I learned a great deal more than I already knew at that time about panic attacks when, in my younger days and as part of a postgraduate project, I participated in a study with colleague members of staff of a well known psychiatric hospital, which lay on the outskirts of my university city. I was making the routine weekly drive from the University campus and nearing the hospital in my lovely and long remembered 1936 Riley 9 Merlin motorcar. Suddenly, I saw a woman in her early thirties (as I later discovered) crouched over the edge of the pavement and swaying from side to side, her arms clasped about her as though struggling for breath. Although unable to speak, she was – very understandably, given her condition – in a severe state of panic. Indeed, she appeared to me (and another woman passer-by who also stopped to help) to be stricken ‘from tip to toe’ with paralyzing fear. Neither of us had any idea at that moment as to nature or severity of her problem. However, a lady from a nearby house telephoned for an ambulance and upon its arrival after just a few minutes, it became clear that its crew already knew the woman. Seemingly, they had been called out to help her on a previous occasion.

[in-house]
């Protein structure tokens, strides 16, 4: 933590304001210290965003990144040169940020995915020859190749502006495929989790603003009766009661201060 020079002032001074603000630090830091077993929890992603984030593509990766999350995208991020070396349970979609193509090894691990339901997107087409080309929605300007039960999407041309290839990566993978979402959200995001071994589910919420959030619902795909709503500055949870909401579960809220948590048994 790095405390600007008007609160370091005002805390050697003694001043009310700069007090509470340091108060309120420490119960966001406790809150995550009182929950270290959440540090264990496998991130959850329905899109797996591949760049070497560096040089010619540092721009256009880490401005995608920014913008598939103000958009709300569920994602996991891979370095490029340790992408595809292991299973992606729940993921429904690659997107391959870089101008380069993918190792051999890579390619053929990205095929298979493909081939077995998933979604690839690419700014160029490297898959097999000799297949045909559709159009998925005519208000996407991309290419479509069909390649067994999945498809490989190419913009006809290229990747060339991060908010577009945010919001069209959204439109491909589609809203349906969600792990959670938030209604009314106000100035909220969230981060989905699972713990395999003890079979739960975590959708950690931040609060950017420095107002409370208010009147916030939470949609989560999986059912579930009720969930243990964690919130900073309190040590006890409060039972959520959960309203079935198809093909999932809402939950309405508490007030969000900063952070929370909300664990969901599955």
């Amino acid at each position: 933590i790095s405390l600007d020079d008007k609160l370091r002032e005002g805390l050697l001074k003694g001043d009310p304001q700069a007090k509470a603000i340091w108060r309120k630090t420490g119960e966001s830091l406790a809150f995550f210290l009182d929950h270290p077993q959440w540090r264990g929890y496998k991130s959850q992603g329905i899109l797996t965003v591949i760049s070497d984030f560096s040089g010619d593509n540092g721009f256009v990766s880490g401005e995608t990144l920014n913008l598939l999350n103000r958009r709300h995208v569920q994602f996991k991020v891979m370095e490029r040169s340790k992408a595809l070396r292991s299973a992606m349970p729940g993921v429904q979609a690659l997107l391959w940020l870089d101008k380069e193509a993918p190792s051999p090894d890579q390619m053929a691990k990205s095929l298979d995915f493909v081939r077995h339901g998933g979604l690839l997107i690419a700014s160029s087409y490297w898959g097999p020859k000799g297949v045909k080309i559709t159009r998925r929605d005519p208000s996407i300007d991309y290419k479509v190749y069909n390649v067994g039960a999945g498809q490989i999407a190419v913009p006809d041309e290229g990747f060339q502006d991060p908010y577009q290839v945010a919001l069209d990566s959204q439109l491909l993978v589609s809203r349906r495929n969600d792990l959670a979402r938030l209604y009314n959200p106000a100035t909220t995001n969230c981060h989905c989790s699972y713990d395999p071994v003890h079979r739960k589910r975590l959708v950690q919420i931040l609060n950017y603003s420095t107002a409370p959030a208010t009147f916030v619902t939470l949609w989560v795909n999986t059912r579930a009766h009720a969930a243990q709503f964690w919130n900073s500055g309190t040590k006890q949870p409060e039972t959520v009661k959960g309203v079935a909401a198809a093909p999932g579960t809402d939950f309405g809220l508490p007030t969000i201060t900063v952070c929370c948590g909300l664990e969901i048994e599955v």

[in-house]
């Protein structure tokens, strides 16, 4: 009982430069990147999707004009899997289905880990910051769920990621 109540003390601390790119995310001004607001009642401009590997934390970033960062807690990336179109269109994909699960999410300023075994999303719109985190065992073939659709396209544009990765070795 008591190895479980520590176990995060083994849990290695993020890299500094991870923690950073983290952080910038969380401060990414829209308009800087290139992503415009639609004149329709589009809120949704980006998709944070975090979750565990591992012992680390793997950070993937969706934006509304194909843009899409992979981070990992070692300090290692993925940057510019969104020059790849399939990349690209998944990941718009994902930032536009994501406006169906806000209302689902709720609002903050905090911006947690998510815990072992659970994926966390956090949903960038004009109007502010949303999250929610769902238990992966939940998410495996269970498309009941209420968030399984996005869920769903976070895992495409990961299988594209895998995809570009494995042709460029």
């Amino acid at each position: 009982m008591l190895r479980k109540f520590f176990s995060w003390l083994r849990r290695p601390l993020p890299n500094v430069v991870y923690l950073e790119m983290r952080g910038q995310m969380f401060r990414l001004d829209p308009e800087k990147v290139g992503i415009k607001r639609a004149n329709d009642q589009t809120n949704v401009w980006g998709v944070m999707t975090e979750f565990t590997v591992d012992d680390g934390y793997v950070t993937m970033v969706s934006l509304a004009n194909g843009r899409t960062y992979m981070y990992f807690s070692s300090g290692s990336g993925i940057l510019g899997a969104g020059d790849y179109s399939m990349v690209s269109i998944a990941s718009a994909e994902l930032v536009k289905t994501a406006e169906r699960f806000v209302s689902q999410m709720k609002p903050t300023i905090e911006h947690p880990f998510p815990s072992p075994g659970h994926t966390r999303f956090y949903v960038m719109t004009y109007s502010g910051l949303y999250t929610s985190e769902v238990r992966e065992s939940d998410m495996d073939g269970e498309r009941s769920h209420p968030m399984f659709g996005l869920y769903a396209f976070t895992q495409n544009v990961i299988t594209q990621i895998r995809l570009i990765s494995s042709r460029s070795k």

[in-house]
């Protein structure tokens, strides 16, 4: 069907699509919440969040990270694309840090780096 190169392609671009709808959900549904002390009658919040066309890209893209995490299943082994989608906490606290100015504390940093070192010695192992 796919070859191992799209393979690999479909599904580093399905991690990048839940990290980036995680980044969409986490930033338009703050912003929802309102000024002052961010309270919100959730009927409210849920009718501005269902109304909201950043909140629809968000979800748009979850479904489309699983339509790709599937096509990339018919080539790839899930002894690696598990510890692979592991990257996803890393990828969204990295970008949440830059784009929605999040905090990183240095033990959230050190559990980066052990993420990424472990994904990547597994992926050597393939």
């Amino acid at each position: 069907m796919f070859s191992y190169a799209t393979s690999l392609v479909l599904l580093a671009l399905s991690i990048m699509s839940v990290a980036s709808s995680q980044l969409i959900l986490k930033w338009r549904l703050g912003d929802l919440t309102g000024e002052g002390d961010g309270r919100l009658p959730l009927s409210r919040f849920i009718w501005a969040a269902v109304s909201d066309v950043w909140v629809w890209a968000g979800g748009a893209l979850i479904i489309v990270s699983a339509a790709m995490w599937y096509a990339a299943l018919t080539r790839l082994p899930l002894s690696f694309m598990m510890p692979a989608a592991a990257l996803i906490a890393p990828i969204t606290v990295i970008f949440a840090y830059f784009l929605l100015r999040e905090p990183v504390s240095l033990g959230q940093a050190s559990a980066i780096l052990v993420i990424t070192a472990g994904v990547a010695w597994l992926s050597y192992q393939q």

Later that afternoon, I listened intently as the woman concerned – now in the hospital’s out-patients department and thankfully, much calmer and once again in control – attempted to explained. “On such occasions”, so she told me, “something” – she didn’t seem to know precisely what – would ‘trigger off’ an attack of such severity as to reduce this otherwise articulate communicative lady into (to use her own words) “a gibbering wreck”. She talked for a time rather emotionally about the multifaceted terror of a kind of “point beyond return” leading to “blind panic”: of her feelings of “utter helplessness” during such an attack and of the sense of “abject shame, guilt and failure”, which invariably followed. Through her tears she told me, “We even had to postpone our wedding for almost three hours and I don’t think I have ever really come to terms with the humiliation and shame that I experienced on what should have been the happiest day of my life”. (I hope to conclude this account and to apply it, given our theme of panic attacks, in my next blog).